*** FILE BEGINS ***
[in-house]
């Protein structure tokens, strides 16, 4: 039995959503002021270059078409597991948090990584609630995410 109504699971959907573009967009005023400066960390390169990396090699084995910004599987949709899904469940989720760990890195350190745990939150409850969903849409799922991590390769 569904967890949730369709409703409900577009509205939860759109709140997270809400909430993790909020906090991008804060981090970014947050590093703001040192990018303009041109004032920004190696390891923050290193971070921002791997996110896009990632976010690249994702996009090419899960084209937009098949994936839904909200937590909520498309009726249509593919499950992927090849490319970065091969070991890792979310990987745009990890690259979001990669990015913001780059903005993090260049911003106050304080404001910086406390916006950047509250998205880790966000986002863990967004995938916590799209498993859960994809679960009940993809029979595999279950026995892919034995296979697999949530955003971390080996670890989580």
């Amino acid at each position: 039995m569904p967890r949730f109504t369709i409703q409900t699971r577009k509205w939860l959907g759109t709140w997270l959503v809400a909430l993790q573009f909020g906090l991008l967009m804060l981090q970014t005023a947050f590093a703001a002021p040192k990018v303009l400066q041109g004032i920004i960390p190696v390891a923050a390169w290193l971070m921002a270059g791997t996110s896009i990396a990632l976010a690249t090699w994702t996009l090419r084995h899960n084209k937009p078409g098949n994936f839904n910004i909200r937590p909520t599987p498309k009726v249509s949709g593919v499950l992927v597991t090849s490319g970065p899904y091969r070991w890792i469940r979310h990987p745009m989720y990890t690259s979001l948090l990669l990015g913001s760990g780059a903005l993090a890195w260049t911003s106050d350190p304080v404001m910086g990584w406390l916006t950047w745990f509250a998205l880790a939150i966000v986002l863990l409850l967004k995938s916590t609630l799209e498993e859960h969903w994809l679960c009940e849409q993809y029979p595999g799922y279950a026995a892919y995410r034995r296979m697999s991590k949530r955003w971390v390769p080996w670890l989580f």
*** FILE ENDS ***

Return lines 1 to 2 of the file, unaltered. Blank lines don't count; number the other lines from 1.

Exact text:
[in-house]
């Protein structure tokens, strides 16, 4: 039995959503002021270059078409597991948090990584609630995410 109504699971959907573009967009005023400066960390390169990396090699084995910004599987949709899904469940989720760990890195350190745990939150409850969903849409799922991590390769 569904967890949730369709409703409900577009509205939860759109709140997270809400909430993790909020906090991008804060981090970014947050590093703001040192990018303009041109004032920004190696390891923050290193971070921002791997996110896009990632976010690249994702996009090419899960084209937009098949994936839904909200937590909520498309009726249509593919499950992927090849490319970065091969070991890792979310990987745009990890690259979001990669990015913001780059903005993090260049911003106050304080404001910086406390916006950047509250998205880790966000986002863990967004995938916590799209498993859960994809679960009940993809029979595999279950026995892919034995296979697999949530955003971390080996670890989580």